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I expect that Prime Minister Shinzo Abe will use the murders of two Japanese hostages by Islamic State terrorists as a trigger to accelerate departure from what he calls Japan’s “postwar regime” — an agenda he has pushed for the past several years. Right after the Islamic State incident, he said “Japan has changed. From now on, I won’t let (terrorists) lay a finger on the Japanese.”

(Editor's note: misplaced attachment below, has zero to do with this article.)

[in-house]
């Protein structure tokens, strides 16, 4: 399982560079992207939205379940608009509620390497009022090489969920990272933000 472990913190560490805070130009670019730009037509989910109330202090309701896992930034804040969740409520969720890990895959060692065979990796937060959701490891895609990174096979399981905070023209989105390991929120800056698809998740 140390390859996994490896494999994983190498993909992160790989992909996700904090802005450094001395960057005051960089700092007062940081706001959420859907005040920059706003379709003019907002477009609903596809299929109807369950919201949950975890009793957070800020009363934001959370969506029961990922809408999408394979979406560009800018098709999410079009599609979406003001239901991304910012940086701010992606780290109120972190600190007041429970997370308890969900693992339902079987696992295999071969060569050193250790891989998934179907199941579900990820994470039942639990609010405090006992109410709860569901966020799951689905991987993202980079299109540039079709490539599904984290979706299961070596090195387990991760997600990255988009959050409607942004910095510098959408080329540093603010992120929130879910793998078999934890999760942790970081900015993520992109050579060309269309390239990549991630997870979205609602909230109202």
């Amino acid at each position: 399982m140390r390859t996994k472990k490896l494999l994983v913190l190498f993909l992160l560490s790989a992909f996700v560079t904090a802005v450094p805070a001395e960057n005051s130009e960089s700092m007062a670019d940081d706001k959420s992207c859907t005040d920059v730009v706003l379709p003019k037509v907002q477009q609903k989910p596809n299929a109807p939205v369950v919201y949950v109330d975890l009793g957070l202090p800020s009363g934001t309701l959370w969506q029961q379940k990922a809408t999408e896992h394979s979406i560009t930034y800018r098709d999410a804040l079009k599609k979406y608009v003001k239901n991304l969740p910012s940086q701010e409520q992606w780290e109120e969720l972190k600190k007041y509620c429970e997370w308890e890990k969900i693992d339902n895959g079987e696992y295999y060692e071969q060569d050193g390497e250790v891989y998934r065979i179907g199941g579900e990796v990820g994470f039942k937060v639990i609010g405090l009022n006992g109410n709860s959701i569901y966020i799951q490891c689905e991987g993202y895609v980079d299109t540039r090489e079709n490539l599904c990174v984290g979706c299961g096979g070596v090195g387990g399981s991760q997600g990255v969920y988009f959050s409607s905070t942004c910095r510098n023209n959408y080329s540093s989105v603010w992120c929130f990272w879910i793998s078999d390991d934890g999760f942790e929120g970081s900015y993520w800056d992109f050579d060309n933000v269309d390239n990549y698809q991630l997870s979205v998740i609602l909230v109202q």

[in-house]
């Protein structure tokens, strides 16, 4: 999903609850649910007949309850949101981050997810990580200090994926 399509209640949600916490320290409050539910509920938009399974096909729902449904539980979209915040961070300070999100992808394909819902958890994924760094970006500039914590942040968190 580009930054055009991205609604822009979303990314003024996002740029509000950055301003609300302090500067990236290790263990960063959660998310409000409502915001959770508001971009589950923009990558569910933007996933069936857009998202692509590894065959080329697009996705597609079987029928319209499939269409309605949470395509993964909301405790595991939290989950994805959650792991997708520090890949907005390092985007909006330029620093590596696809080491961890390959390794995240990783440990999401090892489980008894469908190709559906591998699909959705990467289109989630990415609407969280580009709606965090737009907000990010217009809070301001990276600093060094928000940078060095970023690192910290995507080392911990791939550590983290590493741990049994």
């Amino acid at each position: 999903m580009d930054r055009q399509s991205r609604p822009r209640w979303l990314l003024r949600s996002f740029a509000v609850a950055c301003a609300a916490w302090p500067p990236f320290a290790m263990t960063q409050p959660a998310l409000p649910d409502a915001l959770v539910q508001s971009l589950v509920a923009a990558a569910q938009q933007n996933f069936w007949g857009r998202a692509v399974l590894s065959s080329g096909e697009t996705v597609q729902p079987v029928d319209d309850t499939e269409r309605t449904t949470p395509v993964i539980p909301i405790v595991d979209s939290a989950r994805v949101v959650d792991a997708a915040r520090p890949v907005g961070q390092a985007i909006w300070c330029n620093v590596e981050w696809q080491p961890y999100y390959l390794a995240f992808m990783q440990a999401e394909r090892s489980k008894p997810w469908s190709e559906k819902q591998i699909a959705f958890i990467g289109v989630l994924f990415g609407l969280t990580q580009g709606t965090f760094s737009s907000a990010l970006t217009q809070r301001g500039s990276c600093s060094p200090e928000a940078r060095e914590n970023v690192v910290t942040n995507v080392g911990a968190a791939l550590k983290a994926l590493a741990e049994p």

Before Abe began pushing his agenda, Japan was a country that, under the Constitution’s war-renouncing Article 9, prohibited the use of force overseas except as a means of self-defense. It was a country that sought negotiated solutions to terrorist incidents targeting Japanese citizens, based on the idea that human lives outweigh the Earth.

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